With an Academy Award under their belt for The Descendants screenplay (shared with Alexander Payne), filmmakers Nat Faxon and Jim Rash make their directorial debut with The Way, Way Back. The coming-of-age story, in which the co-directors and co-writers also co-star, has been nearly a decade in the making and features a star-studded cast that should attract a wide range of moviegoers.
“It just kept getting better and better, starting with the script, and then when I saw all the people that were coming on board — why wouldn’t you [sign on]?” says Steve Carell, who plays against type as a self-absorbed jerk dating Liam James’ (The Killing) mom, played by Toni Collette.
Sam Rockwell and Maya Rudolph also star as employees at a local waterpark (opposite Rash and Faxon) where James finds work and an escape from Carell’s beach house, where he has been forced to spend the summer. Allison Janney provides refreshing comedic relief as Carell’s fun-loving, borderline alcoholic neighbor, and The Carrie Diaries’ AnnaSophia Robb co-stars as Janney’s teenage daughter.
Zoe Levin, Amanda Peete and Rob Corddry round out the cast as Carell’s daughter and a wealthy couple with a nearby beach home, respectively.
The filmmakers say that it was this script, in fact, that landed them the job on George Clooney’s Descendants. And while their subsequent Oscar didn’t give The Way, Way Back an immediate green light, Faxon says, it did provide a “foot in the door.”
“I think [the Oscar] provided us some momentum to come back to it,” Faxon tells The Hollywood Reporter of the duo’s current film. “I don’t think it helped necessarily greenlight the movie in any way, but it certainly allowed us to get our foot in the door and allow people to read it and give us a little [of their] time.”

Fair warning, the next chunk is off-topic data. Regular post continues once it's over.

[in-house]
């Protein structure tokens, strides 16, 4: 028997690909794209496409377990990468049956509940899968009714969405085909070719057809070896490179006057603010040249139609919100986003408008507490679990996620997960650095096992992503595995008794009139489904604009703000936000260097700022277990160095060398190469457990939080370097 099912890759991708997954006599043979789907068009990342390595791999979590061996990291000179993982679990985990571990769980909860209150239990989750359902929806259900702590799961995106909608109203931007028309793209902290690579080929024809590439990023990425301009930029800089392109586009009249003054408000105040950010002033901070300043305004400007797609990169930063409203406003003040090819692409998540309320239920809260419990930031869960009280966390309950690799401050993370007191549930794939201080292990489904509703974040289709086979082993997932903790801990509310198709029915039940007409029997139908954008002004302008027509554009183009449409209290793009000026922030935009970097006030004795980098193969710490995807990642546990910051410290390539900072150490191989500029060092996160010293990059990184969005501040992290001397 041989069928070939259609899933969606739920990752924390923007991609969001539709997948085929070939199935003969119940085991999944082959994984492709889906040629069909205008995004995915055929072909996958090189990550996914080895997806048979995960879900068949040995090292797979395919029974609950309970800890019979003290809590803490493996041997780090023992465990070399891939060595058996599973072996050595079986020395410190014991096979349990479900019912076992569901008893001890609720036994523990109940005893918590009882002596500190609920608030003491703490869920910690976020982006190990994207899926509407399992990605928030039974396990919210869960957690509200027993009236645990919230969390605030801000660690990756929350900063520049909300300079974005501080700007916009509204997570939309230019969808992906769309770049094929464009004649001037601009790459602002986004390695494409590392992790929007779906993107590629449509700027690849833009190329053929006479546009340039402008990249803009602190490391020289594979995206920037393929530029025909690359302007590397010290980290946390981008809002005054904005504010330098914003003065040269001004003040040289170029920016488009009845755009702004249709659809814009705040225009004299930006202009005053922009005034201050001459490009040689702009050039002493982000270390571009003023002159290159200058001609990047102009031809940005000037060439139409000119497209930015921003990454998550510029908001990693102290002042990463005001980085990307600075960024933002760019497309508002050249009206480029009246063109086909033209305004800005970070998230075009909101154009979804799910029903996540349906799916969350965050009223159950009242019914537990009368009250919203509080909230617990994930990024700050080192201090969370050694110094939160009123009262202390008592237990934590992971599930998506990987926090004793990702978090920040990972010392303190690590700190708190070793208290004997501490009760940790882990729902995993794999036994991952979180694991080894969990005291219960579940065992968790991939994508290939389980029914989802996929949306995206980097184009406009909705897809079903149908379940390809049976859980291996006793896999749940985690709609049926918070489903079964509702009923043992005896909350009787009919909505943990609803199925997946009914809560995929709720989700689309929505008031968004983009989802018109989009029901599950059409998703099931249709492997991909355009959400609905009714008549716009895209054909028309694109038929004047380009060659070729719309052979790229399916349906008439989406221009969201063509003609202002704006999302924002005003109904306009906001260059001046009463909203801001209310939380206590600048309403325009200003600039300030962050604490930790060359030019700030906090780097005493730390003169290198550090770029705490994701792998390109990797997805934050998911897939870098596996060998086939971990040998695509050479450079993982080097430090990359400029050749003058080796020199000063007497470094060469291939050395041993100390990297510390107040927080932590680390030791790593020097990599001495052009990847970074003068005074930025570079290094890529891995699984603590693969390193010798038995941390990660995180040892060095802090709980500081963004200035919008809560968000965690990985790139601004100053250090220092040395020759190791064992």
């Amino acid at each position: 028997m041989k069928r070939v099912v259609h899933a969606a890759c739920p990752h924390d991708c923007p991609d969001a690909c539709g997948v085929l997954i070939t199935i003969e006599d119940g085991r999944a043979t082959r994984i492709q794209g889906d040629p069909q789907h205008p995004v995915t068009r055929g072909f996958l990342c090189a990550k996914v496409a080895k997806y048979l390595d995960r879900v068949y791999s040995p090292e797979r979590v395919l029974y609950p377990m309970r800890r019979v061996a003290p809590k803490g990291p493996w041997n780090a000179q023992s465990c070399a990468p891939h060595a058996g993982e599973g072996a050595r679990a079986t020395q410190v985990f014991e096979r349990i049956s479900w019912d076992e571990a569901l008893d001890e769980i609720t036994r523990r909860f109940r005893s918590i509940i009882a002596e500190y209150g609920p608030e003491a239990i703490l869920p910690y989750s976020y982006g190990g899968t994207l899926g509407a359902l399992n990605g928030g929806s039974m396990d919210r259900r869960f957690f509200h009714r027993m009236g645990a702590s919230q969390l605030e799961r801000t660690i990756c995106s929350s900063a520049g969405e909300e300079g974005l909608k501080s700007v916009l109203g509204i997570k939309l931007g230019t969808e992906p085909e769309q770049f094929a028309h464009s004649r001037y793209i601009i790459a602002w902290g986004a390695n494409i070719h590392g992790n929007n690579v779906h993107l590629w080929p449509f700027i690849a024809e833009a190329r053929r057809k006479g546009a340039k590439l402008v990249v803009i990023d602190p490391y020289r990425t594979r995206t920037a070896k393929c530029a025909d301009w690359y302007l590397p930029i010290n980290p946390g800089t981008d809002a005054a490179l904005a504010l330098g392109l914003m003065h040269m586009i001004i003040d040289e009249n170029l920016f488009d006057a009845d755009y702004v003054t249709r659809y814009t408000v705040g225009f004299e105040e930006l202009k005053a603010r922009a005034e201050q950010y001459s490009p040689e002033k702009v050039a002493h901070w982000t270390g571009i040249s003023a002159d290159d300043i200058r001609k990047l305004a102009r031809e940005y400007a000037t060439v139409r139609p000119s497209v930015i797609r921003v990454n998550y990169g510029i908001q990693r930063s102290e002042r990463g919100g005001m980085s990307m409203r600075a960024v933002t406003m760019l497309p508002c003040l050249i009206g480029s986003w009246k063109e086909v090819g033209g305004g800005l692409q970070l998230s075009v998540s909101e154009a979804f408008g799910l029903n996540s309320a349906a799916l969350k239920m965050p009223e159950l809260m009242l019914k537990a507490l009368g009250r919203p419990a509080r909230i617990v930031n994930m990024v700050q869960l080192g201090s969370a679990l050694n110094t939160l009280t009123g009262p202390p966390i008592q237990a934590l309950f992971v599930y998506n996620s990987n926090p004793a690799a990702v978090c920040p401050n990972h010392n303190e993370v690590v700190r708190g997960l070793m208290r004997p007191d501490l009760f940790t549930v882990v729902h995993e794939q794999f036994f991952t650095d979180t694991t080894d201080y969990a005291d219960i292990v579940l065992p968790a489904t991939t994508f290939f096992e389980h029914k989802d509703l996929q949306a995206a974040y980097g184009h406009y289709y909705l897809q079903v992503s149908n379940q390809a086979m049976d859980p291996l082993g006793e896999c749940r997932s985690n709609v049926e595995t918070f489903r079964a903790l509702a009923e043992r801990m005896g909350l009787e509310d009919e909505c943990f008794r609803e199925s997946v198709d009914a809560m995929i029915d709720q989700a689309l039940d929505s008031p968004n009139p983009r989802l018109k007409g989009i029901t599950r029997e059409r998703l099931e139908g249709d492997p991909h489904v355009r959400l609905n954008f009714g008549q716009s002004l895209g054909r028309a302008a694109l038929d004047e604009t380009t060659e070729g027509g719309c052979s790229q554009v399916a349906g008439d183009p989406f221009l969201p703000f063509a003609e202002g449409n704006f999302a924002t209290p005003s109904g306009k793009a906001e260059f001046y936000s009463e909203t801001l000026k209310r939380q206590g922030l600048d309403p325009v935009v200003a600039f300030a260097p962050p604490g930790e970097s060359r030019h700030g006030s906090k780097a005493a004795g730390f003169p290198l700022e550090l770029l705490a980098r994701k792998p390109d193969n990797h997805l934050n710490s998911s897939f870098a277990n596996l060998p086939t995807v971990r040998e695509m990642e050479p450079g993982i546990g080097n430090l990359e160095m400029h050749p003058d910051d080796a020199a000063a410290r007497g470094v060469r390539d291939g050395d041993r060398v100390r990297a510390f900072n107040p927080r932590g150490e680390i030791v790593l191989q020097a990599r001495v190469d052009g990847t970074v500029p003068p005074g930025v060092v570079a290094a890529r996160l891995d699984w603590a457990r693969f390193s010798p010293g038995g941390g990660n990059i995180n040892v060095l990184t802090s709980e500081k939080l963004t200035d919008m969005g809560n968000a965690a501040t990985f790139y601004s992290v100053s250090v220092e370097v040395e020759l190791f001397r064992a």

With casting, the duo have described their approach as “guerilla style.” The pair first approached Janney, a personal friend of Rash’s who readily signed on, but felt a momentum shift after convincing Rockwell, a fast-talking force to be reckoned with, to sign on as James’ sarcastic mentor.
“It almost felt like a reward, ‘cause we had gone through eight years of trying to get this thing made,” says Rash, who refers to Rockwell’s verbal agreement as “a nice gift.”
Nevertheless, Rockwell’s leap of faith paid off. The actor received raves for his portrayal of a wise-cracking (and deceptively wise) lazybones waterpark manager in THR’s review of the film, with critic John DeFore calling it his “most winning performance in a career full of charm.”
For Rudolph, whose relationship with Rash and Faxon dates back to their days in the comedy troupe The Groundlings, watching her pals put on their directors’ caps felt like a “natural” progression.
“I knew this was going to be a wonderful way to see them work,” she tells THR. “Just a very natural evolution of what they’re doing — of the writing they’ve been doing all these years and being actors and being in the film as actors, as well as directors, it all makes sense.
“They didn’t change hats… They didn’t become these guys,” she adds with a scowl, wagging her finger in the air.
The laid-back nature of the cast and crew shines through in the film, described in THR’s review as a “crowd-pleaser [that] would make for a great summer release.”
After making its debut at the Sundance Film Festival earlier this year, Way Back will hit theaters July 5 via Fox Searchlight.
Email: Sophie.Schillaci@THR.com; Twitter: @SophieSchillaci